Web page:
By | Abhijit Bhaduri | Founder, Abhijit Bhaduri & Associate
Already we see the presence of robots trying to standardise everything with algorithms.
4 skills will matter more
Feed the machines an algorithm and they can outwit any human being by performing the task faster, quicker and with precision. The machines can follow the logic given in the code ad infinitum. They do not exercise their judgment. They simply continue to outperform the human being – at least in repetitive tasks.
Just what humans hate
Ask anyone if they like doing repetitive tasks. Ask any manager and they will tell you that the threshold of boredom is abysmally low for most people. Everyone gets bored doing the same task even when they have not quite mastered the task yet. Therein lies the opportunity. As machines grow smarter at doing more and more, the humans need to learn to do what the humanities degrees have tried to teach over the years.
Humanities students learn how to navigate ambiguous conversations. They learn about negotiation skills and the ability to inspire others – just what the world is going to need in a world driven by algorithms. DDI did some research to identify what kind of skills humanities degrees would teach.
“Humanities graduates struggled with business savvy and financial acumen but outperformed other degrees in many skills, and did so through strengths not only in interpersonal competencies (such as influence), but also in strong performance in results orientation and entrepreneurship. Many humanities programs incorporate debating, communicating, and critical thinking, which would contribute to well-rounded graduates in these fields.”
Algorithms work with clear defined logic – just what human behavior does not adhere to. You agree with a colleague about a plan and at the last minute, the colleague changes his/her mind. The only way to accomplish that task would be that you try to persuade and convince the colleague. Humanities and social sciences teaches just that.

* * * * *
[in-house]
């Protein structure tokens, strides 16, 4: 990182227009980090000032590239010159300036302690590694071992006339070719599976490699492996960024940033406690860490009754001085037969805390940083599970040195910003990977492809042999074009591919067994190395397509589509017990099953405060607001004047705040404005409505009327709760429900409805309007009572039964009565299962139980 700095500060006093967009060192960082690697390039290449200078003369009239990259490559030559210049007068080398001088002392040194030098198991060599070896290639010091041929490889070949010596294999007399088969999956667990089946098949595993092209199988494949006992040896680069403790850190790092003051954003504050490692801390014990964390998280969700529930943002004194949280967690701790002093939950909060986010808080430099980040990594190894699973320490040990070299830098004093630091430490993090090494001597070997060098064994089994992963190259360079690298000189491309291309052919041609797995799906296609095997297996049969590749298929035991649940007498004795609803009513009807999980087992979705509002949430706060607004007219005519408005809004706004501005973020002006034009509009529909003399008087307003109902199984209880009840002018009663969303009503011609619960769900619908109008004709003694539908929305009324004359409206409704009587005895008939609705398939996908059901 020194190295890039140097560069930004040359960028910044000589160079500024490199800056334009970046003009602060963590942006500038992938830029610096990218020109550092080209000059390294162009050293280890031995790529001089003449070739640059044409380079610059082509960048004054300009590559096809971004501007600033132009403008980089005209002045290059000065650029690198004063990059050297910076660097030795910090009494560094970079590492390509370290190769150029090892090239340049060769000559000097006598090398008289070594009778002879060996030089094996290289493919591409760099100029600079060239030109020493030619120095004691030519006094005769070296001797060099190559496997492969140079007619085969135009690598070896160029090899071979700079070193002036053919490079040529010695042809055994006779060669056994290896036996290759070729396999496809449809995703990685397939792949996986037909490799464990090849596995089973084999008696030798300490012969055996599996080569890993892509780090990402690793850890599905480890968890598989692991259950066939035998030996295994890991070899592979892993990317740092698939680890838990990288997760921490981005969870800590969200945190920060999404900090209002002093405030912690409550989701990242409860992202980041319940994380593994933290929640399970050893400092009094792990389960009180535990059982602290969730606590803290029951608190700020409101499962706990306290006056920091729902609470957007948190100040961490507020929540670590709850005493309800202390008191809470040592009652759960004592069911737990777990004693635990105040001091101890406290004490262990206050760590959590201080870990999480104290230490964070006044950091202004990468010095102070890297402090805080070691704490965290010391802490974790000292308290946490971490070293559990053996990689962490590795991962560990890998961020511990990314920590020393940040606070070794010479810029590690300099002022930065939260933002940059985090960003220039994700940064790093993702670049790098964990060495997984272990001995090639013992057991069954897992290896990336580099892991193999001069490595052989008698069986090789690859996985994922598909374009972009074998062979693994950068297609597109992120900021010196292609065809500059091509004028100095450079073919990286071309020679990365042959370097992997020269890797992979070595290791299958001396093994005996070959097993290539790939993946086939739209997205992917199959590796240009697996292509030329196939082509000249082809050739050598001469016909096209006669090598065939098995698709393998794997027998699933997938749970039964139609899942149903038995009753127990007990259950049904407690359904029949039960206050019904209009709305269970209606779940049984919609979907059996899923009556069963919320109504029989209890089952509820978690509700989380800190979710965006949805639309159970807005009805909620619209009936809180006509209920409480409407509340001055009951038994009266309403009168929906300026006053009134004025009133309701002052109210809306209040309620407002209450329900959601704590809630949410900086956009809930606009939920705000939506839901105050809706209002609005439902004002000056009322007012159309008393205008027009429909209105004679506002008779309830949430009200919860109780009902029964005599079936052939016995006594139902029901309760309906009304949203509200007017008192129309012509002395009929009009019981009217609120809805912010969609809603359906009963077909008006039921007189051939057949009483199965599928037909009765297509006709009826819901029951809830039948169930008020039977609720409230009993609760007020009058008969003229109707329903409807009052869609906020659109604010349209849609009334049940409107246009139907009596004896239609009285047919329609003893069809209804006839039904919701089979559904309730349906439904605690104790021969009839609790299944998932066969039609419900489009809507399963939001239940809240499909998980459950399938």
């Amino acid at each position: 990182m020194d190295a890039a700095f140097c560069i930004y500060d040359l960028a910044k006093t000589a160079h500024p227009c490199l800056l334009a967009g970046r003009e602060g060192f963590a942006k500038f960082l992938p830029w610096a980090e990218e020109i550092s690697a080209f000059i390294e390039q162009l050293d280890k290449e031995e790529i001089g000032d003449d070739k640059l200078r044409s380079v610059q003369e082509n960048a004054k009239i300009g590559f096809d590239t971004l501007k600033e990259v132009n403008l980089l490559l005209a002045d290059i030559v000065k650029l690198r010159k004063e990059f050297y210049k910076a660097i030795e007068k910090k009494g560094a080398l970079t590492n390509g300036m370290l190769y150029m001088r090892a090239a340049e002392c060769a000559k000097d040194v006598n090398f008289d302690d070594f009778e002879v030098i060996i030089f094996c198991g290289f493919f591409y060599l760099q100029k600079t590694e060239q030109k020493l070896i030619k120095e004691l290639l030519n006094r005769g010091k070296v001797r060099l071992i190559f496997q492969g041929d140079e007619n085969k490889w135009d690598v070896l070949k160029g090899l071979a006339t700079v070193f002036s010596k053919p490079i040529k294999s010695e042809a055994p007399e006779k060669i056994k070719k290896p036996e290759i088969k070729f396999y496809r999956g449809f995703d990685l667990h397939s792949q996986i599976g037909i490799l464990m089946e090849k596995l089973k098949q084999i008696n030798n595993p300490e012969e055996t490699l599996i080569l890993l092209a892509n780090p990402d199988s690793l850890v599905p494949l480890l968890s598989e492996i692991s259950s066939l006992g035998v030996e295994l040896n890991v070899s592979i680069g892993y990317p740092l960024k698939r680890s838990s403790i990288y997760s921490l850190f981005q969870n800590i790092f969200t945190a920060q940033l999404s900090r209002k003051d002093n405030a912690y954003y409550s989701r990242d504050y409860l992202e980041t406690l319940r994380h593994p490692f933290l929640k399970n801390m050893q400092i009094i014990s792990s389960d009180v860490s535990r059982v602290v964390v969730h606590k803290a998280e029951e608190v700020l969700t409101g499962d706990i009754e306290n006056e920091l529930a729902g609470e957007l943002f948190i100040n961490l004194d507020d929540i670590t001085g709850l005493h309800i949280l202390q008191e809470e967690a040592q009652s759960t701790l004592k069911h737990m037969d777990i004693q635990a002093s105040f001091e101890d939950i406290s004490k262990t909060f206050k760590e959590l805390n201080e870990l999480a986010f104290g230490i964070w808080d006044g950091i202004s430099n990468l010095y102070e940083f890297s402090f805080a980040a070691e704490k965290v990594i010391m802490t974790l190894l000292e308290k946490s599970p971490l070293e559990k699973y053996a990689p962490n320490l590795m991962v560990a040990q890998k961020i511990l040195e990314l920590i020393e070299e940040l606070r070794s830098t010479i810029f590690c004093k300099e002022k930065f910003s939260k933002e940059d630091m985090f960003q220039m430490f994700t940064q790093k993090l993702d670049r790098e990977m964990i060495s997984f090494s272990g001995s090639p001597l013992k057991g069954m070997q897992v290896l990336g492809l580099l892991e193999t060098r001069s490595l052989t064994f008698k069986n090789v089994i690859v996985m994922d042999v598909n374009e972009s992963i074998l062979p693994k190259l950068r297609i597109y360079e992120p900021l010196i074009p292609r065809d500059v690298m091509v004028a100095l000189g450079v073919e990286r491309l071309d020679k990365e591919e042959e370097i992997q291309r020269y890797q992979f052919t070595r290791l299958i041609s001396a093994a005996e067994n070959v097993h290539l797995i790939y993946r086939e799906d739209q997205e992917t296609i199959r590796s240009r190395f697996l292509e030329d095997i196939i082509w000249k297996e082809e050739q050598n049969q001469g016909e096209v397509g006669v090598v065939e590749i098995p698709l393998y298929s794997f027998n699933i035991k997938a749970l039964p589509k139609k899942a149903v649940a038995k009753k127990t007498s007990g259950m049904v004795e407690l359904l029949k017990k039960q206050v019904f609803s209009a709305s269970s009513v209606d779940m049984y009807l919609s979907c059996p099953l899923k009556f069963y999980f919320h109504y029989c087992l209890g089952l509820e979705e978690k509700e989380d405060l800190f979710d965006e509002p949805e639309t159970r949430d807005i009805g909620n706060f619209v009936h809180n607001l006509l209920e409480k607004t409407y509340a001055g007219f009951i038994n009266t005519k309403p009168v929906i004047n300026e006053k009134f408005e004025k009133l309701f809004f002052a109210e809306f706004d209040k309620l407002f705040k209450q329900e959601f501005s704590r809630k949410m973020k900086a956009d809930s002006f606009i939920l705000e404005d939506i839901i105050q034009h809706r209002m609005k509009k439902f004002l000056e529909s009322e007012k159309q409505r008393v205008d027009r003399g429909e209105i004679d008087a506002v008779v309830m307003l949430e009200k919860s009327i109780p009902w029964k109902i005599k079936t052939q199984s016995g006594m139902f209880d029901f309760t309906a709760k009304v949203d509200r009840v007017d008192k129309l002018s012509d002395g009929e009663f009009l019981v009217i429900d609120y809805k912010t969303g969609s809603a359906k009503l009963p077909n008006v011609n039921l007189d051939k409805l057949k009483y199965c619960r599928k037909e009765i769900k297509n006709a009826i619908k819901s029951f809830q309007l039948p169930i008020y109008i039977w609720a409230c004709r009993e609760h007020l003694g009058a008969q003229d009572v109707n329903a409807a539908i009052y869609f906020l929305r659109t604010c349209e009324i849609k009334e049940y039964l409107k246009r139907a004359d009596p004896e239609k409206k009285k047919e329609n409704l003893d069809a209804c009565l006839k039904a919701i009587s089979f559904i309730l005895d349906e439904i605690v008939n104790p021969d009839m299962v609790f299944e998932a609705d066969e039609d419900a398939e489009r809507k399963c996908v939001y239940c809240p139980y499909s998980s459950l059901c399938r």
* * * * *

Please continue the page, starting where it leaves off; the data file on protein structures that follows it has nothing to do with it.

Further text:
How do we motivate and inspire a team? Every leader will tell you that announcing annual performance goals does not automatically get people to give their best and try to accomplish the annual targets. They need to be persuaded and inspired. The context in which they need to operate has to be understood by leaders.
Curiosity, Critical Thinking & Ethics
In a world where Google has all the answers, the ability to ask better questions becomes a key skill. That needs people who are curious. Curiosity is one of the 4 skills that will be precious. Someone who can observe the world around and reframe questions. These reframed questions throw open many opportunities for innovation. All technology eventually merges into ethical issues.
Should a company retrain the workers when they know that the workforce is rapidly becoming obsolete. Deciding to invest money in reskilling is a path towards building an equitable society. Whether the company will make that investment is an ethical choice. The world needs more leaders who view their world through the lens of ethics.
As business models change, the skills that will get valued will change. There was a time when logic ruled. That was when we needed people who were skilled in programming robots and building algorithms. Now that algorithms are taking away some jobs, we need to pause and ask, what kind of skills the jobs of the future will need.